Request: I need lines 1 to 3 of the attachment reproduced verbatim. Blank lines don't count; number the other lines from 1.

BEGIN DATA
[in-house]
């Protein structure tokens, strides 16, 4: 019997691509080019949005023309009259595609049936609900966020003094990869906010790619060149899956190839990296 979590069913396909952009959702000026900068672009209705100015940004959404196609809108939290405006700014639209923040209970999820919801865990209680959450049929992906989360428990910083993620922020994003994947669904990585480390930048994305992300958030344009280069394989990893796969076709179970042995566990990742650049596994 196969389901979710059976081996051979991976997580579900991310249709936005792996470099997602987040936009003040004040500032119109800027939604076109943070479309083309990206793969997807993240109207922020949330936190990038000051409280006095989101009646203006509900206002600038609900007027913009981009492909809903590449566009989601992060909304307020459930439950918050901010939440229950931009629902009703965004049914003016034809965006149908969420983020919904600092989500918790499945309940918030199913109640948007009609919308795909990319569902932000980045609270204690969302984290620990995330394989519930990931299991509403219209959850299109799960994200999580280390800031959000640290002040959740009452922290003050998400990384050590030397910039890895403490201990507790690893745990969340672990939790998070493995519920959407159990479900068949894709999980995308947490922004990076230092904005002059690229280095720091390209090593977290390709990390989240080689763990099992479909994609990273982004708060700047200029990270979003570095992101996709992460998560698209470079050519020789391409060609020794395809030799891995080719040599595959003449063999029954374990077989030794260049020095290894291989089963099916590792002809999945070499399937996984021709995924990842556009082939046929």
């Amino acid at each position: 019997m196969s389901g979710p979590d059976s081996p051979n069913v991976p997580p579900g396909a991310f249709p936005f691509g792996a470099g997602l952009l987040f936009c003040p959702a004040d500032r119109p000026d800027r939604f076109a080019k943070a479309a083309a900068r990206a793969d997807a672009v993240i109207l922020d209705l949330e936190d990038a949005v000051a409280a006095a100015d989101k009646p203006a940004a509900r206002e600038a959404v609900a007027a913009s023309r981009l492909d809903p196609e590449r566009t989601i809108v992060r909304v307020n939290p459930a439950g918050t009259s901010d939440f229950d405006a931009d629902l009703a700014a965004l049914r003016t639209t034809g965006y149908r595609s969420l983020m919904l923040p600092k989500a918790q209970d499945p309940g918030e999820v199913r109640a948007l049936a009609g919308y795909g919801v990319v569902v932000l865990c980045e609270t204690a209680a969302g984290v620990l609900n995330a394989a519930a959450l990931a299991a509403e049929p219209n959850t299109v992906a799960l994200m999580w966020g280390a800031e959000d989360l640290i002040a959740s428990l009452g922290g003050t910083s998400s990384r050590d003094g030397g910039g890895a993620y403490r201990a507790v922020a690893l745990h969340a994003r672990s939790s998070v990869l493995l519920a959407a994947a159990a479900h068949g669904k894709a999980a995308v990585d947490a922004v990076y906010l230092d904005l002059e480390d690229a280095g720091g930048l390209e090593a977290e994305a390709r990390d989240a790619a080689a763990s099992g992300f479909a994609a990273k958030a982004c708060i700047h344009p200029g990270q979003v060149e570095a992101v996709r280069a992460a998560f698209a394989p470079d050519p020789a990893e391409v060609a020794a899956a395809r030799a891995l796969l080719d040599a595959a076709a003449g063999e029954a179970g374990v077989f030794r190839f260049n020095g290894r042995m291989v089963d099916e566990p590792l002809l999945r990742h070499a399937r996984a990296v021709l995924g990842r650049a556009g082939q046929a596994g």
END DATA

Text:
[in-house]
């Protein structure tokens, strides 16, 4: 019997691509080019949005023309009259595609049936609900966020003094990869906010790619060149899956190839990296 979590069913396909952009959702000026900068672009209705100015940004959404196609809108939290405006700014639209923040209970999820919801865990209680959450049929992906989360428990910083993620922020994003994947669904990585480390930048994305992300958030344009280069394989990893796969076709179970042995566990990742650049596994 196969389901979710059976081996051979991976997580579900991310249709936005792996470099997602987040936009003040004040500032119109800027939604076109943070479309083309990206793969997807993240109207922020949330936190990038000051409280006095989101009646203006509900206002600038609900007027913009981009492909809903590449566009989601992060909304307020459930439950918050901010939440229950931009629902009703965004049914003016034809965006149908969420983020919904600092989500918790499945309940918030199913109640948007009609919308795909990319569902932000980045609270204690969302984290620990995330394989519930990931299991509403219209959850299109799960994200999580280390800031959000640290002040959740009452922290003050998400990384050590030397910039890895403490201990507790690893745990969340672990939790998070493995519920959407159990479900068949894709999980995308947490922004990076230092904005002059690229280095720091390209090593977290390709990390989240080689763990099992479909994609990273982004708060700047200029990270979003570095992101996709992460998560698209470079050519020789391409060609020794395809030799891995080719040599595959003449063999029954374990077989030794260049020095290894291989089963099916590792002809999945070499399937996984021709995924990842556009082939046929």
């Amino acid at each position: 019997m196969s389901g979710p979590d059976s081996p051979n069913v991976p997580p579900g396909a991310f249709p936005f691509g792996a470099g997602l952009l987040f936009c003040p959702a004040d500032r119109p000026d800027r939604f076109a080019k943070a479309a083309a900068r990206a793969d997807a672009v993240i109207l922020d209705l949330e936190d990038a949005v000051a409280a006095a100015d989101k009646p203006a940004a509900r206002e600038a959404v609900a007027a913009s023309r981009l492909d809903p196609e590449r566009t989601i809108v992060r909304v307020n939290p459930a439950g918050t009259s901010d939440f229950d405006a931009d629902l009703a700014a965004l049914r003016t639209t034809g965006y149908r595609s969420l983020m919904l923040p600092k989500a918790q209970d499945p309940g918030e999820v199913r109640a948007l049936a009609g919308y795909g919801v990319v569902v932000l865990c980045e609270t204690a209680a969302g984290v620990l609900n995330a394989a519930a959450l990931a299991a509403e049929p219209n959850t299109v992906a799960l994200m999580w966020g280390a800031e959000d989360l640290i002040a959740s428990l009452g922290g003050t910083s998400s990384r050590d003094g030397g910039g890895a993620y403490r201990a507790v922020a690893l745990h969340a994003r672990s939790s998070v990869l493995l519920a959407a994947a159990a479900h068949g669904k894709a999980a995308v990585d947490a922004v990076y906010l230092d904005l002059e480390d690229a280095g720091g930048l390209e090593a977290e994305a390709r990390d989240a790619a080689a763990s099992g992300f479909a994609a990273k958030a982004c708060i700047h344009p200029g990270q979003v060149e570095a992101v996709r280069a992460a998560f698209a394989p470079d050519p020789a990893e391409v060609a020794a899956a395809r030799a891995l796969l080719d040599a595959a076709a003449g063999e029954a179970g374990v077989f030794r190839f260049n020095g290894r042995m291989v089963d099916e566990p590792l002809l999945r990742h070499a399937r996984a990296v021709l995924g990842r650049a556009g082939q046929a596994g």